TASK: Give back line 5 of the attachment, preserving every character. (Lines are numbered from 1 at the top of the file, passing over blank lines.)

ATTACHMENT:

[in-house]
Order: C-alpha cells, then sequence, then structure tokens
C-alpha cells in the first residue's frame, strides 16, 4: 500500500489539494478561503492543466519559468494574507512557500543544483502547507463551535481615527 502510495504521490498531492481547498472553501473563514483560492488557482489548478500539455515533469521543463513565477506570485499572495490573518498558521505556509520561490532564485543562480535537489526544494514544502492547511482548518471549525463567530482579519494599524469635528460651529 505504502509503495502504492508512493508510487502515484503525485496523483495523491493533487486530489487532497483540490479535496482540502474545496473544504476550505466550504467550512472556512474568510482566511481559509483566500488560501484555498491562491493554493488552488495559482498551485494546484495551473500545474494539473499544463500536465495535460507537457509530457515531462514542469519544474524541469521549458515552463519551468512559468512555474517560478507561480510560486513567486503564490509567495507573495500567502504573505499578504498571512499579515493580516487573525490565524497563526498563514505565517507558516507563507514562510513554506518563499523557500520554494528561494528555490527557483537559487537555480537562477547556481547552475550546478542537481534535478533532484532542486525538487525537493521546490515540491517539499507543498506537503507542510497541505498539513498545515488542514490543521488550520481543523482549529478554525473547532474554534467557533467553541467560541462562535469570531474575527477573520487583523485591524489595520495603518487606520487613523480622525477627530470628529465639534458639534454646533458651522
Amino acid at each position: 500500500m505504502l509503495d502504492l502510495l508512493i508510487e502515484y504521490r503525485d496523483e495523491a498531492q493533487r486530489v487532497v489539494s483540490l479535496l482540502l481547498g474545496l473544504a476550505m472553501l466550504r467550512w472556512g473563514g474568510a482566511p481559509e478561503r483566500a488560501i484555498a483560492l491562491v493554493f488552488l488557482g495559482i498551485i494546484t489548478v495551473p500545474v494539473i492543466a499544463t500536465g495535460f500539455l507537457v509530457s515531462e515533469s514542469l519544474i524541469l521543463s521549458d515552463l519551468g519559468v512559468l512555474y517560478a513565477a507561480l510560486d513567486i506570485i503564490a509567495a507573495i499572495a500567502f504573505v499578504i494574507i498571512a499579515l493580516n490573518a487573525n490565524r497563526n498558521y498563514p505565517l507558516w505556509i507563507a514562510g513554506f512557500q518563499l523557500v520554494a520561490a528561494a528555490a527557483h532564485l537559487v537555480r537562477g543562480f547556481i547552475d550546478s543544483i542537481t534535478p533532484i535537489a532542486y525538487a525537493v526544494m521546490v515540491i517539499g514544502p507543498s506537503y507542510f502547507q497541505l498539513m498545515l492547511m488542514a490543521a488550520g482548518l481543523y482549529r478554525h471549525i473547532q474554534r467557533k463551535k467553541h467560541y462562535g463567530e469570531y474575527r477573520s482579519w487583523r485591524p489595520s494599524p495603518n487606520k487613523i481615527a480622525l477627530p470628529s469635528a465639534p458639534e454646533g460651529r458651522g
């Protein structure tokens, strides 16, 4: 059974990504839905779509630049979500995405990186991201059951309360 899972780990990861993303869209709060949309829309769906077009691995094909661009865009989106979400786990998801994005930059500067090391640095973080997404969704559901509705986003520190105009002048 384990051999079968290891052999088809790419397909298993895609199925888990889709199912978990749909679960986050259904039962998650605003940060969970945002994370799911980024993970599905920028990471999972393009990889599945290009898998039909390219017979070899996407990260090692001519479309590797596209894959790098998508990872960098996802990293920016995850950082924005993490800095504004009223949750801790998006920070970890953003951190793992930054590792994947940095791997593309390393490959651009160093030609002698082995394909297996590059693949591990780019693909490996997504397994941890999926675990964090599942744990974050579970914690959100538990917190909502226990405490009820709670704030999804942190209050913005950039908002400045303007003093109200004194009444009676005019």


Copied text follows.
């Protein structure tokens, strides 16, 4: 059974990504839905779509630049979500995405990186991201059951309360 899972780990990861993303869209709060949309829309769906077009691995094909661009865009989106979400786990998801994005930059500067090391640095973080997404969704559901509705986003520190105009002048 384990051999079968290891052999088809790419397909298993895609199925888990889709199912978990749909679960986050259904039962998650605003940060969970945002994370799911980024993970599905920028990471999972393009990889599945290009898998039909390219017979070899996407990260090692001519479309590797596209894959790098998508990872960098996802990293920016995850950082924005993490800095504004009223949750801790998006920070970890953003951190793992930054590792994947940095791997593309390393490959651009160093030609002698082995394909297996590059693949591990780019693909490996997504397994941890999926675990964090599942744990974050579970914690959100538990917190909502226990405490009820709670704030999804942190209050913005950039908002400045303007003093109200004194009444009676005019």